Monday, March 21, 2016

Maple Oat Pecan Scones

I'm shocked I haven't posted this recipe yet. Scones are magical little hunks of carbs that combine my great loves of biscuits and sugar. This recipe is a good one.

FACT: Starbucks used to sell a very similar scone.
FACT: I ate them truly every chance I got, even though it was plainly marked that each scone was over 400 calories.
FACT: I wrote an email to Starbucks when they discontinued the scone, and after receiving a generic and impersonal reply, went on my own personal, emotional journey to reach the conclusion that I'm better off without easy access to these scones.

...but now I can make them myself, and I don't plainly indicate any calorie information, and I say if you want a scone, you should eat one. The Scots would want it that way. They are pretty into scones, right?

I recently started a new (dream) job! So, I brought these scones to ingratiate myself to my coworkers and mostly because I'm finding a lot of joy in getting up early and completing an entire activity before going to work. This will probably wear off... hasn't yet! As of now, I'm relishing in a routine, even if it's an early one. I love control so much!

I haven't had a lot of weird jobs, but I've... done some weird things for money?

- When I was little, my mom would pay me 25 cents to give her a backrub. In my first badass girlboss move to really make a statement about what I was worth, I asked for (and received!) a 100% raise to 50 cents per backrub.

- My ex boyfriend paid me to write his cover letter. This is initially sad, but when you unpack it, it becomes even more depressing. "I am great at building and maintaining relationships," I wrote, as him, between my tears and verbal outbursts of "Lies!!"

- I was once hired to teach improv to a group of kids -- ranging in age and general demeanor -- at a family reunion. Not my family reunion. A stranger family's reunion that apparently needed to culminate with a shortform improv show featuring random cousins, age 5-17, in a small Lutheran college's auditorium. To highlight how far I was able to get with this group in the few hours I was given, I'm pretty sure the performance consisted ONLY of zip-zap-zop. *Maybe* freeze-tag, but honestly, I don't even think scenework was attempted.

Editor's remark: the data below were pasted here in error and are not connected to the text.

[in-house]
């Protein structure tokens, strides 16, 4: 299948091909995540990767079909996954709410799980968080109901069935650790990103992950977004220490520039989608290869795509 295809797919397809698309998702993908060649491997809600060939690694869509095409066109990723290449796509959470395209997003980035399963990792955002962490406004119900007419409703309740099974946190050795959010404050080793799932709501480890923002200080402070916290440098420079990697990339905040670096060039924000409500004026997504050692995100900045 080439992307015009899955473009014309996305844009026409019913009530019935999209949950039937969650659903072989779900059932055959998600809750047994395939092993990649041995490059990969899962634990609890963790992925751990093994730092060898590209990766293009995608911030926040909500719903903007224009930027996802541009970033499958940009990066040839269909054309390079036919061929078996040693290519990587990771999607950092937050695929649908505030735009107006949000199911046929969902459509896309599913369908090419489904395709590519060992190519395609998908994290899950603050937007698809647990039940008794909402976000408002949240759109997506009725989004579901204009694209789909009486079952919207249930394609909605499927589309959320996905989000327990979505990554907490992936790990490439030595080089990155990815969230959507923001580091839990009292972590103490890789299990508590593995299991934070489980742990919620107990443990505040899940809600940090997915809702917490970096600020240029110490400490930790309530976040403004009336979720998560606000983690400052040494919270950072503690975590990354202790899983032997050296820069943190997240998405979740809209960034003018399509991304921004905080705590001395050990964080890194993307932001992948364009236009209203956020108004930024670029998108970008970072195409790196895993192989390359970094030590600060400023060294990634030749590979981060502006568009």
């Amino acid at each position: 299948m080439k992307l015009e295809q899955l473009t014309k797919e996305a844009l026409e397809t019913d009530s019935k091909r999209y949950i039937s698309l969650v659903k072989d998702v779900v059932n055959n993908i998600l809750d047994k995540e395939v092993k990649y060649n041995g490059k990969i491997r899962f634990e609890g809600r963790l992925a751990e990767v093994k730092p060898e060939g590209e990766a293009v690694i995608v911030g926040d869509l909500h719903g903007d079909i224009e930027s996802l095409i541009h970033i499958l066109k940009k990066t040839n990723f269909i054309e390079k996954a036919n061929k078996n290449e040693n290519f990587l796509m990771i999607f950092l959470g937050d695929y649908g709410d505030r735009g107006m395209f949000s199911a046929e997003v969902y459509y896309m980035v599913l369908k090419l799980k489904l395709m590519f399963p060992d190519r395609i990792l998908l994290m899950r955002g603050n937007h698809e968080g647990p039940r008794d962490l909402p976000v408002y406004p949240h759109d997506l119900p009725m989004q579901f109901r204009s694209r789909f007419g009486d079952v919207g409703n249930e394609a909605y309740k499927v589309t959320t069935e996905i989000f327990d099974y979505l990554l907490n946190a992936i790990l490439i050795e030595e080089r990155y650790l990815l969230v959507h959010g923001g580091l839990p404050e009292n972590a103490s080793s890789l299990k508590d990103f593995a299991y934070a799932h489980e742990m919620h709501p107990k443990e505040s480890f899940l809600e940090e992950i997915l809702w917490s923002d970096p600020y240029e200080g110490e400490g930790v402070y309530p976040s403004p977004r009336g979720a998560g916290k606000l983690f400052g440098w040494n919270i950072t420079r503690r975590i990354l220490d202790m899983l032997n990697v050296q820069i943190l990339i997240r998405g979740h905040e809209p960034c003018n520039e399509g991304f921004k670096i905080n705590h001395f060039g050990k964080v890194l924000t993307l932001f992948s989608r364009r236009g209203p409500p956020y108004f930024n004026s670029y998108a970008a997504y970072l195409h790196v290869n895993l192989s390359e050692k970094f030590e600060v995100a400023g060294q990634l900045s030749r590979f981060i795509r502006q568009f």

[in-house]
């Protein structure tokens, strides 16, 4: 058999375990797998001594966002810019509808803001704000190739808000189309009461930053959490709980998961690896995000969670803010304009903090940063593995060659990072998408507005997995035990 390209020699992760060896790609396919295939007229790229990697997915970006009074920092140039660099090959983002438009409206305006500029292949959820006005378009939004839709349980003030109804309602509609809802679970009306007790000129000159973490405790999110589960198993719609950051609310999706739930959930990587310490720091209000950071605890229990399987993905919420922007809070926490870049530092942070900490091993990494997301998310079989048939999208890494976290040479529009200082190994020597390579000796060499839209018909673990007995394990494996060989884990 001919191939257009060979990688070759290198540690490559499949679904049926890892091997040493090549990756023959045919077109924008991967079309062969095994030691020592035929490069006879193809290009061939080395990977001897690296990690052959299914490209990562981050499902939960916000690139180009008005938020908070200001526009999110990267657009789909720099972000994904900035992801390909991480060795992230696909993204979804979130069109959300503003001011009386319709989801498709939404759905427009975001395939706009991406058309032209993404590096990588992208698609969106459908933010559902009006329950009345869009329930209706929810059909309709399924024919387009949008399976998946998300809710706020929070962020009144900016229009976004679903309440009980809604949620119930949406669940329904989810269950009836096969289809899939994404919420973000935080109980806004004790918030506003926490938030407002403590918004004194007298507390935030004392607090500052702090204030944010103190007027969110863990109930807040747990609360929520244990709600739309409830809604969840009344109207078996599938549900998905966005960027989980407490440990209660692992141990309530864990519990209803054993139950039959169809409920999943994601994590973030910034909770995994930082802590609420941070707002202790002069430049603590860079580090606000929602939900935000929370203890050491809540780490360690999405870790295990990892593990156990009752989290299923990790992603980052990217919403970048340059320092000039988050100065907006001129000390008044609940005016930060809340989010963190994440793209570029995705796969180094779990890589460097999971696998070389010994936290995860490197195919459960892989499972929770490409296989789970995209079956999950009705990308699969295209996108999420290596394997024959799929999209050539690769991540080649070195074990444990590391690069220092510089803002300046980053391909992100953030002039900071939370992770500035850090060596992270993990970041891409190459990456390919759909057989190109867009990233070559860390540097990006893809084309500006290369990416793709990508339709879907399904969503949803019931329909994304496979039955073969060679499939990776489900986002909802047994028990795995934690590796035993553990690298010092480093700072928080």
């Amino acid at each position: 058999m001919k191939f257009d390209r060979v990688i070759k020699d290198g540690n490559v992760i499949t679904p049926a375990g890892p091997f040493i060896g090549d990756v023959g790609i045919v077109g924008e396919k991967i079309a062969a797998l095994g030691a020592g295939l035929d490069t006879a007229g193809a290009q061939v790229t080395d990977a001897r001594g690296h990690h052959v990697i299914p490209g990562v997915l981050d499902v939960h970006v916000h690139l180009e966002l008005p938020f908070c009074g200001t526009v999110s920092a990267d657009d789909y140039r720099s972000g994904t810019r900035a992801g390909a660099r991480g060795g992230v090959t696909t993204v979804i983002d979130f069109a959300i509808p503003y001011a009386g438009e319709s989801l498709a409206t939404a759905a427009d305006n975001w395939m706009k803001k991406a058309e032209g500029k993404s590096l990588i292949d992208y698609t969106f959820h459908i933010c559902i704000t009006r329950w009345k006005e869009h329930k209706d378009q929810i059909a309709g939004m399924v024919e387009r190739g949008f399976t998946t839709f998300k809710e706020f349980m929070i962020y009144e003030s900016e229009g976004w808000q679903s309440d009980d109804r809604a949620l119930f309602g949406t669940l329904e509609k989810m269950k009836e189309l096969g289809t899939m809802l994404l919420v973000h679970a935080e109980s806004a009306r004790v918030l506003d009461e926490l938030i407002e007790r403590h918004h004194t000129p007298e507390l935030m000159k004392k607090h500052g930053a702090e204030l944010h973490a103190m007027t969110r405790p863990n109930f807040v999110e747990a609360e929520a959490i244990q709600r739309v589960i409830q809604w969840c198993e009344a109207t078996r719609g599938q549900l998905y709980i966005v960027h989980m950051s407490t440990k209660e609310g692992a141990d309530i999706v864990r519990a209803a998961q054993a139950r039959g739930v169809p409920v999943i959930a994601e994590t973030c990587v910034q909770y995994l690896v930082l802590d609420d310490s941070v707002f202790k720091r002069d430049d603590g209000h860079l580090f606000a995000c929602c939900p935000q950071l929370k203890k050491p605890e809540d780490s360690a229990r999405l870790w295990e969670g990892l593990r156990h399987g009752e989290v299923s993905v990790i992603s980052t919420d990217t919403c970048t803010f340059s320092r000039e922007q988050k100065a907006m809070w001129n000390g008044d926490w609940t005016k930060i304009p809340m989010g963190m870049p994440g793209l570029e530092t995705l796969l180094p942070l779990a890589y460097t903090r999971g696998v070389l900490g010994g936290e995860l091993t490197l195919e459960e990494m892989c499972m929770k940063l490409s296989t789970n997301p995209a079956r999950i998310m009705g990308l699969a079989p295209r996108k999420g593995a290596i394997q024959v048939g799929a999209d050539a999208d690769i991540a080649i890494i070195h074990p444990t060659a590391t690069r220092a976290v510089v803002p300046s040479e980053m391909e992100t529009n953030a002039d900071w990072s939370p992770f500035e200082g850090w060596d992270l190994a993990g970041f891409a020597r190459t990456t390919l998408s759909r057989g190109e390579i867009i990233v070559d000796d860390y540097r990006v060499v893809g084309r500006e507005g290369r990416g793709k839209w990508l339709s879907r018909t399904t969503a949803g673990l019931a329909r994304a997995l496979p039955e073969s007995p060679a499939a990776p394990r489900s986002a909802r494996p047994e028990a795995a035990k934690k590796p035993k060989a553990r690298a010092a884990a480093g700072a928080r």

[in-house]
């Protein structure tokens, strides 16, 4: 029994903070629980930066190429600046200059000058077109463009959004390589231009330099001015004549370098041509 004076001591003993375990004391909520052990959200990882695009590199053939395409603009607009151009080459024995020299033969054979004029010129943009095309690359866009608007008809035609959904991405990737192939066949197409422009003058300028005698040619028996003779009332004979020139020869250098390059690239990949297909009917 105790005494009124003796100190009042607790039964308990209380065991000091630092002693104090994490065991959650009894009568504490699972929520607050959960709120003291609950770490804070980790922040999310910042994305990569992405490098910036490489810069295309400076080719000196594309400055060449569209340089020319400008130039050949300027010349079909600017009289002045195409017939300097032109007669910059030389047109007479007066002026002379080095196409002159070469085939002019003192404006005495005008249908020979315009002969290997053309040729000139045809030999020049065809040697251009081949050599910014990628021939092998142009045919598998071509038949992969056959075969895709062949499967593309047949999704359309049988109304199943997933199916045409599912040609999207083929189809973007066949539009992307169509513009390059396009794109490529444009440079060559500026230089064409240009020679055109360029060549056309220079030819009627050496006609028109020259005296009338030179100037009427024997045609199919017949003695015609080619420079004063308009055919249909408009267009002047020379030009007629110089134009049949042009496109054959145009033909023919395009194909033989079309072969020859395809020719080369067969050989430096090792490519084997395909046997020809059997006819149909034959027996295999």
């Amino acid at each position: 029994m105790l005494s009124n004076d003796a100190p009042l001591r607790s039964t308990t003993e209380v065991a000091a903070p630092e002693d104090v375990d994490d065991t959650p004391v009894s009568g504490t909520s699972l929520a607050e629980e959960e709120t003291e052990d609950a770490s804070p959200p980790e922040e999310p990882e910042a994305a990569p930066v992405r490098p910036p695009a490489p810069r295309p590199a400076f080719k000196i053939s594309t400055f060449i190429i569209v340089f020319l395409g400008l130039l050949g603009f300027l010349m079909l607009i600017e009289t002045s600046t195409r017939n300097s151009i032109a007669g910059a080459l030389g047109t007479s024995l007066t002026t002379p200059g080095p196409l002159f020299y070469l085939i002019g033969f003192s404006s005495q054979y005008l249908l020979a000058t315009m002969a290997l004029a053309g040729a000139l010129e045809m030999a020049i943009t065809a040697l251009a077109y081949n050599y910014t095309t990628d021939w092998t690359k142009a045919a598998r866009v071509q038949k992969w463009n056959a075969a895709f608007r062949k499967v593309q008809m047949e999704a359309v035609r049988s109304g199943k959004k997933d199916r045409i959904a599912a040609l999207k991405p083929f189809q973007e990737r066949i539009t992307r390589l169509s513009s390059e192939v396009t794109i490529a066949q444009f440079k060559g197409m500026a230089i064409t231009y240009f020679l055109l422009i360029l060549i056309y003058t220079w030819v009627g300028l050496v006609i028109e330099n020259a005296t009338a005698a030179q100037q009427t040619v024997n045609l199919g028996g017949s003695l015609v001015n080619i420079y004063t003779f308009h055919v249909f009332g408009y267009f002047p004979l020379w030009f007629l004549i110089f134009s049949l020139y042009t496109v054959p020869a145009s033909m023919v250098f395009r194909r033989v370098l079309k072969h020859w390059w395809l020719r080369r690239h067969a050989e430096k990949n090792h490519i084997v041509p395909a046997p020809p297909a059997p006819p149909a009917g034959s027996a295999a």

- Obviously, I babysat several teachers' kids, while I was still a student. One time, in Jr. High, I fell asleep on my Geography teacher's couch. Crazy that it was the most mortifying thing to happen to me during Jr. High? 

- I don't mean to brag, but I used to be a pretttttty damn good 8-year-old rollerblader. Sure, I did it mostly in my parents' empty 2-car garage with a drain slope in the middle. Sure, it was mostly smooth blading in one direction, with a few crossovers when necessary. But I really believe if Shania Twain had the chance to see my choreographed routine to "Whose Bed Have Your Boots Been Under," things would've been different. Regardless, my overconfidence and love of organization drove me to spearhead "rollerblading lessons" for the kids in my neighborhood. I made flyers with the little tear-offs on the bottom. I promised every child who completed my curriculum would receive a plastic rollerblade keychain. Kids signed up, lives were changed, I made everyone skate to Deanna Carter's "Strawberry Wine" -- a song about losing your virginity to an older man on your grandpa's farm.

When I said I did weird things for money, you thought I was going to admit to being a sex worker, didn't you? Wouldn't that be amazing? If I was a former sex worker who now baked scones? Sorry. I get called "ma'am" waaaaay too often to be an awesome sex worker.

Maple Oat Pecan Scones


2 3/4 cup flour
1/2 cup oats, either finely chopped or ground in a food processor (if you're fancy)
1/3 cup sugar
2 tablespoons baking powder
1 cup cold butter, cubed
1/2 cup chopped pecans
3/4 cup heavy whipping cream
1 egg
1 teaspoon maple extract

4 cups powered sugar
1/4 cup heavy whipping cream
2 tablespoons butter, melted
2 tablespoons brewed coffee
2 teaspoons maple extract

Preheat the oven to 350 degrees.
Sift together the flour, oats, sugar, and baking powder.
Using a pastry cutter or two forks (or whatever you have -- it's really not my business), work the cubed butter into the dry ingredients until there are little butter crumbs. You're not going to feel like it's the right consistency, but that's scones fer ya!
Add the pecans and mix well.
Add the whipping cream, egg, and maple extract. This mixture nearly broke my probably-for-decoration-only Anthropologie whisk, so be warned. At this point, you might want to just use your hands to combine the ingredients. This is going to feel far from perfect -- you can expect to have a dough ball with some dry mixture that just won't mix. That's fine. You're okay.
Flour the hell out of your clean counter, and dump that dough ball, etc. onto it.
Depending on your desired scone shape, work the dough into a circle or rectangle that is about 3/4 in. thick. 
Cut into triangles or circles or squares or stars or the likeness of your significant other. I did triangles. Boring!
Bake on a greased or parchment-papered baking sheet for about 22 minutes.
Cool! Cool? Cool.
Meanwhile, combine the powdered sugar, whipping cream, melted butter, coffee, and maple extract. This should feel like icing-consistency. If it's too thin, add powdered sugar. Too thick, add heavy whipping cream. Have some fun accidentally making way too much icing as you keep overcompensating!
Drizzle the icing over the scones, and top with a few classy pecans. Look how classy you are with that chopped nut garnish! Look at you go!

You know how I feel about these scones. I know I'm not alone. Get on board. They are sweet and hearty and you will get credit for making them instead of Starbucks.

Happy baking!